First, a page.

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A community approach to reducing flood risk

Posted by: , Posted on: - Categories: Climate change, Community, Flood

I have lived in Deerhurst since 1987. I knew the village was at risk of flooding even before I decided to buy a house here and that houses had last flooded in 1947, but that didn’t put me off. There were already some community flood defences installed after the 1947 flood, to which the Environment Agency made improvements in 2000, and which had served us well. That was until 2007 when those defences were overwhelmed.

I can recall monsoon like rain on the Friday but it took until the Sunday before it impacted our village. They were floods like no-one had seen before, 18 houses were flooded including my own. It was horrible, flood water came into the village, was trapped and had to be pumped out. It took 10 days to get rid of the water completely and it left behind devastation.

Devastating floods hit Deerhurst, Gloucestershire, in 2007
Devastating floods hit Deerhurst, Gloucestershire, in 2007

The whole community was in shock. We called a village meeting to discuss what to do and members of the community put forward ideas to address the issue of flooding. It was important to us that our solution wasn’t just a reaction to this flood, but would protect against future flooding and the impact of climate change. We formed Deerhurst Community Preservation (DCP) to look at flood issues, with me acting as the Chairman.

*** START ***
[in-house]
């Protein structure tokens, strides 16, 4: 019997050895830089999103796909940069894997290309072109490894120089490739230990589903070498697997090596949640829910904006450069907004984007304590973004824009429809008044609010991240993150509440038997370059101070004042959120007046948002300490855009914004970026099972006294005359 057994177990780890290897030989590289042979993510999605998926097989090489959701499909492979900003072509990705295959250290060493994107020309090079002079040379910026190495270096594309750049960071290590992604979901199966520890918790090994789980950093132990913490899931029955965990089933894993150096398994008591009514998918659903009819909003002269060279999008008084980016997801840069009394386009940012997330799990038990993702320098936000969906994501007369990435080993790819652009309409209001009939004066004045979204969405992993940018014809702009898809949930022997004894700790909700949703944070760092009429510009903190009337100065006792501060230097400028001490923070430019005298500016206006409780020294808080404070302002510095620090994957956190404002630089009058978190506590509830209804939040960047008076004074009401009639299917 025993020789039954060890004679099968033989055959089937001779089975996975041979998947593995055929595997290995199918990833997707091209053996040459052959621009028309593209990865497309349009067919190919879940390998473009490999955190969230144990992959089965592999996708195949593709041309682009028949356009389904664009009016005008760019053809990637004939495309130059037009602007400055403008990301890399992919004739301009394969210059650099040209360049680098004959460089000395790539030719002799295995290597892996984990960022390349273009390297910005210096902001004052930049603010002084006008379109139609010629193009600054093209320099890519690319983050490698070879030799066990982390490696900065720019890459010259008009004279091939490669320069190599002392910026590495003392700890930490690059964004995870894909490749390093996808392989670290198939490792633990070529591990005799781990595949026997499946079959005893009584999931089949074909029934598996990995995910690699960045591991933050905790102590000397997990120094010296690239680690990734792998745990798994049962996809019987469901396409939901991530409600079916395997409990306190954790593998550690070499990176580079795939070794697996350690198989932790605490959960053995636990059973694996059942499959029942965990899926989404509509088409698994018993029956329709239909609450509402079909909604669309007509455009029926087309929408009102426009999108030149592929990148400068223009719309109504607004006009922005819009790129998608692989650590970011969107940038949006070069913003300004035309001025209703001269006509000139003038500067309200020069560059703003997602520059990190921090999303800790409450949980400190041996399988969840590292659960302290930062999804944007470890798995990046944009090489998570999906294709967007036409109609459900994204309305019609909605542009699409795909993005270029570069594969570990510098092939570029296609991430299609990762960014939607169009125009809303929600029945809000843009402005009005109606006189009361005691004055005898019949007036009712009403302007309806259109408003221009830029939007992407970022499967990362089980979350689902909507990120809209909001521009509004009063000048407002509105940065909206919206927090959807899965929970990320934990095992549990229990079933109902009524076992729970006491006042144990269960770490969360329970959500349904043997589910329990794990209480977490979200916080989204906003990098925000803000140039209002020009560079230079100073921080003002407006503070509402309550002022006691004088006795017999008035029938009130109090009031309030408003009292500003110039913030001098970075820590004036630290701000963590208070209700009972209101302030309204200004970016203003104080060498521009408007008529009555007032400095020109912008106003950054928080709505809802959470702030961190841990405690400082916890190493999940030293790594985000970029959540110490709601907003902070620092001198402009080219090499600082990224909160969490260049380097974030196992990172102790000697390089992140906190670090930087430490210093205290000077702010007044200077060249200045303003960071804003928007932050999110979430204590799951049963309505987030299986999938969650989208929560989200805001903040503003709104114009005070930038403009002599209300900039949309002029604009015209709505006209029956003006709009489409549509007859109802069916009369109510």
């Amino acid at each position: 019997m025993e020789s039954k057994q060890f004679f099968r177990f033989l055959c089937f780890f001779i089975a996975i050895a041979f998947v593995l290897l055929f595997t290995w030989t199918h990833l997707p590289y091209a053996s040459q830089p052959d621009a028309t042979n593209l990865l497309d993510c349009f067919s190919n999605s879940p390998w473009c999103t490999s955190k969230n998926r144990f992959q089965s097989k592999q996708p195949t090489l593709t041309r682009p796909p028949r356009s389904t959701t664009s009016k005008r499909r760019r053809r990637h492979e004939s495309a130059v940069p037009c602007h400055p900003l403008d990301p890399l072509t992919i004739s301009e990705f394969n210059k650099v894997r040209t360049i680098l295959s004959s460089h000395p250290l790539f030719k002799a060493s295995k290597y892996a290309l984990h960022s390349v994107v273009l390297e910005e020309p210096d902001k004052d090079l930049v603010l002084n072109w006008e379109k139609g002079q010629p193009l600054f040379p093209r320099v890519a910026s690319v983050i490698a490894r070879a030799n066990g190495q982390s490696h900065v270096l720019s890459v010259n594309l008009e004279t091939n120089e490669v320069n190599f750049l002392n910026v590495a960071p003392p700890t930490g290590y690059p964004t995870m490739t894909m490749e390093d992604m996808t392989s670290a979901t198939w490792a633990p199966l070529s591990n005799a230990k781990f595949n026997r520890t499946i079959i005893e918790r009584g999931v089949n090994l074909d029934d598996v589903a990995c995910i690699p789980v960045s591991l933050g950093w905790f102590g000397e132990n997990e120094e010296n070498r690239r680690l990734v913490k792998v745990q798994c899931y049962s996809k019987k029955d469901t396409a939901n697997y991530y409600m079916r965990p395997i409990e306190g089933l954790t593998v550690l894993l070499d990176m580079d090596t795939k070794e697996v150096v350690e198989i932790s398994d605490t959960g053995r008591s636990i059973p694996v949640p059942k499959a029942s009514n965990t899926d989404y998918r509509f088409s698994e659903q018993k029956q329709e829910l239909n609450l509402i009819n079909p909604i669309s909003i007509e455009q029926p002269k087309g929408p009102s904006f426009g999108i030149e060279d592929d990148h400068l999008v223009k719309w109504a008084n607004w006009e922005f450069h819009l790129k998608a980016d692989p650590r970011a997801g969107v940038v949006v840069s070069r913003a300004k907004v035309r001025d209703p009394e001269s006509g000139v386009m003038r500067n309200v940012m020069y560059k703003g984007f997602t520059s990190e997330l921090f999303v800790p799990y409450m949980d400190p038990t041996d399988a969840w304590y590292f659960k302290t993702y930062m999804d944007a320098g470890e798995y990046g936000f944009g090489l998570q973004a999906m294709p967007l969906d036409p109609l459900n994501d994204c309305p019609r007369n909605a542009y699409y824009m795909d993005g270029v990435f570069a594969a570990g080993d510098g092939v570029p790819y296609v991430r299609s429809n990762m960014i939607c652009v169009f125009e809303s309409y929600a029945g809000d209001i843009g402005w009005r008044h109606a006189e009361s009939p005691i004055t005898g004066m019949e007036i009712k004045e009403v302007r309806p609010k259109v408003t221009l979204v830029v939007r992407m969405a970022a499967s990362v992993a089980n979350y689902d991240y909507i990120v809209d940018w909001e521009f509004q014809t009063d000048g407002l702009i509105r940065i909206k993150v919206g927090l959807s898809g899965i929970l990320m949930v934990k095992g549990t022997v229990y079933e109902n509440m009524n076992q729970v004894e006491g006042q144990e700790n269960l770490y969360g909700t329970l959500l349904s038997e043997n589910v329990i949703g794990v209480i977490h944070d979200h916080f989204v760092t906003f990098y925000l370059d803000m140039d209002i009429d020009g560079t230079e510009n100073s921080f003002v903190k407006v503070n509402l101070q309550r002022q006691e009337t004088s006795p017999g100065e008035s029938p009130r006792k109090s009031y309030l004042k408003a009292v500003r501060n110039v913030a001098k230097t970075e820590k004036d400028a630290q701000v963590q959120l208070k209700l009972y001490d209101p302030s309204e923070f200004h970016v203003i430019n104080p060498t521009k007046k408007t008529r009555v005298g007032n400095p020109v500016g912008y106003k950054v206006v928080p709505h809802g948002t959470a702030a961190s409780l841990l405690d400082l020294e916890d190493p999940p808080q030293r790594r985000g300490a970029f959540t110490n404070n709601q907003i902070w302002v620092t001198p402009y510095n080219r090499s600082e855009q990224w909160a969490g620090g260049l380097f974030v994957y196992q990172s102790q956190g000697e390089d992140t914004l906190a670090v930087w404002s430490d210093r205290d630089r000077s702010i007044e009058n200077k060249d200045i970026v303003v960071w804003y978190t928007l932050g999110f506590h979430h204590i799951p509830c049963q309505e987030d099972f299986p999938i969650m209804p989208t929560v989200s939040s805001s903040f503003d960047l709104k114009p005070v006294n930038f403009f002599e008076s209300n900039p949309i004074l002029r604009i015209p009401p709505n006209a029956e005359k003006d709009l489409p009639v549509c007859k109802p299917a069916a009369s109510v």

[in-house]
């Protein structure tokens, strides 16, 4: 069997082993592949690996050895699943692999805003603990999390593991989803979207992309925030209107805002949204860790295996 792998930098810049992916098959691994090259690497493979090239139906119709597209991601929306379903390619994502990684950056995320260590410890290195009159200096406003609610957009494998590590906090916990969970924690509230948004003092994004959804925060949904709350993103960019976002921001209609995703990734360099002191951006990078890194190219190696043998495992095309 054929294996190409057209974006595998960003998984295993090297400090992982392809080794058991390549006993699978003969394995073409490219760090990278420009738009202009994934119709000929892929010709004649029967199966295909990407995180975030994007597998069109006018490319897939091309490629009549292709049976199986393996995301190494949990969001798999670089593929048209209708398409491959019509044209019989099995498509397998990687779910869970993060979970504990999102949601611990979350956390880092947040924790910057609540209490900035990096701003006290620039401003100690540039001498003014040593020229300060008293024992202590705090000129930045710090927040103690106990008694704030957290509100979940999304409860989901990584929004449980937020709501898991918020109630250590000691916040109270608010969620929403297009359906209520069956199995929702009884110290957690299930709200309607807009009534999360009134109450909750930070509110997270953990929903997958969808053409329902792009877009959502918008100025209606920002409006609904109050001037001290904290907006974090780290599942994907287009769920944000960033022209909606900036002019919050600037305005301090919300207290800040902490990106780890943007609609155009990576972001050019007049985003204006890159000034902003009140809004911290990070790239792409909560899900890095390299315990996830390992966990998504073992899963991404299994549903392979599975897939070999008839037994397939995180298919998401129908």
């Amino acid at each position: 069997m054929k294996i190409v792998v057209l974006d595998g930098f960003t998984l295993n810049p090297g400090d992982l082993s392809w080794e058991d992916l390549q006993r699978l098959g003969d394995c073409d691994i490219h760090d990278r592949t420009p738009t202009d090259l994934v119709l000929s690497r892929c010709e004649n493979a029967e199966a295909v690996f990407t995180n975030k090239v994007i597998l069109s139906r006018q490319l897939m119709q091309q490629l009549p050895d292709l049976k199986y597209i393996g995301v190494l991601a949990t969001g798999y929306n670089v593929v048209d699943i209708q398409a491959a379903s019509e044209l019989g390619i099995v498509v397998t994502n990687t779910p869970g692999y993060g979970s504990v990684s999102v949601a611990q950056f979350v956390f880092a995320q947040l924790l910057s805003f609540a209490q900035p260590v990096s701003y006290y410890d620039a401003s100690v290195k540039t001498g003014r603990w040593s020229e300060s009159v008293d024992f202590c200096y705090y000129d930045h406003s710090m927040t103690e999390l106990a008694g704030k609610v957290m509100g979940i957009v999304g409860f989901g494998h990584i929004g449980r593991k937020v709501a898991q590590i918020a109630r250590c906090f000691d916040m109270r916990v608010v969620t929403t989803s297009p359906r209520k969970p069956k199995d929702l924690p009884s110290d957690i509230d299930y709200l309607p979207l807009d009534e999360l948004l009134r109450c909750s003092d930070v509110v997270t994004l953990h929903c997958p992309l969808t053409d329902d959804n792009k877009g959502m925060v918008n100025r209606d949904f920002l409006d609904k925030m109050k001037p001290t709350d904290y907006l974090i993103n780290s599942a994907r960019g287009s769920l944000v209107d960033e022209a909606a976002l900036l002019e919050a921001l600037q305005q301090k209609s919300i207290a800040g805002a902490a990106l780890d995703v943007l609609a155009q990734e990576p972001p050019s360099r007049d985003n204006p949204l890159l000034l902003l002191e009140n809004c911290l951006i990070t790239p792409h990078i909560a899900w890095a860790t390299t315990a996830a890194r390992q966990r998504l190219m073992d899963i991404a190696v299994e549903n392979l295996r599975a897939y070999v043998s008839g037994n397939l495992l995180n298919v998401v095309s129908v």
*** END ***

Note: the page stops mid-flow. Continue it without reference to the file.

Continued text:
Shortly afterwards we met with the Environment Agency to discuss flood risk in Deerhurst. They listened to our concerns and we explained that we were keen to get plans moving for new flood defences.  Anthony Perry, the Area Flood Risk Manager, was at this meeting. He was from the start, and continues to be, a good friend of Deerhurst.

Plans were discussed between the Environment Agency and the community
Plans were discussed between the Environment Agency and the community

There were lots of challenges along the way. Agreements had to be made between the Environment Agency and the community about flood defence design, project delivery, ongoing ownership and funding the scheme. When the Environment Agency went out to consult on the design, it was DCP’s responsibility to get the village on board and in agreement. We also contributed £50,000 to the £450,000 project and sourced the clay for the embankments – we managed to get this from some local housing developers who had dug it out and didn’t want it! We then handed over to George Tomlin, Flood Risk Advisor, and the rest of the Environment Agency team to carry out the construction phase.

The flood defence scheme consists of an embankment and gates around the edge of the village, and a pumping station. The banks hold back the river water and the pumps reduce the risk of any groundwater flooding. The Environment Agency owns and maintains the flood defence (banks and gates) but their operation is the responsibility of DCP. The gates are operated by flood wardens. These are people from the village who know the area well and their experience and training tells them when they need to close the gates.

Flooding is such a horrible thing to experience. After 2007 the people of Deerhurst didn’t want to think or talk about it. Every time it rained they were edgy and nervous, and now that’s gone. The village has always had a flood defence, but created in a piecemeal manner and to an inconsistent height and of inconsistent materials. Now we have great confidence in these new defences because they have been holistically designed and constructed to a consistent height and of consistent materials. It was such a relief to see them protect the village so comprehensively during the floods in 2012.


Andrew Leeke is the Chair of Deerhurst Community Preservation

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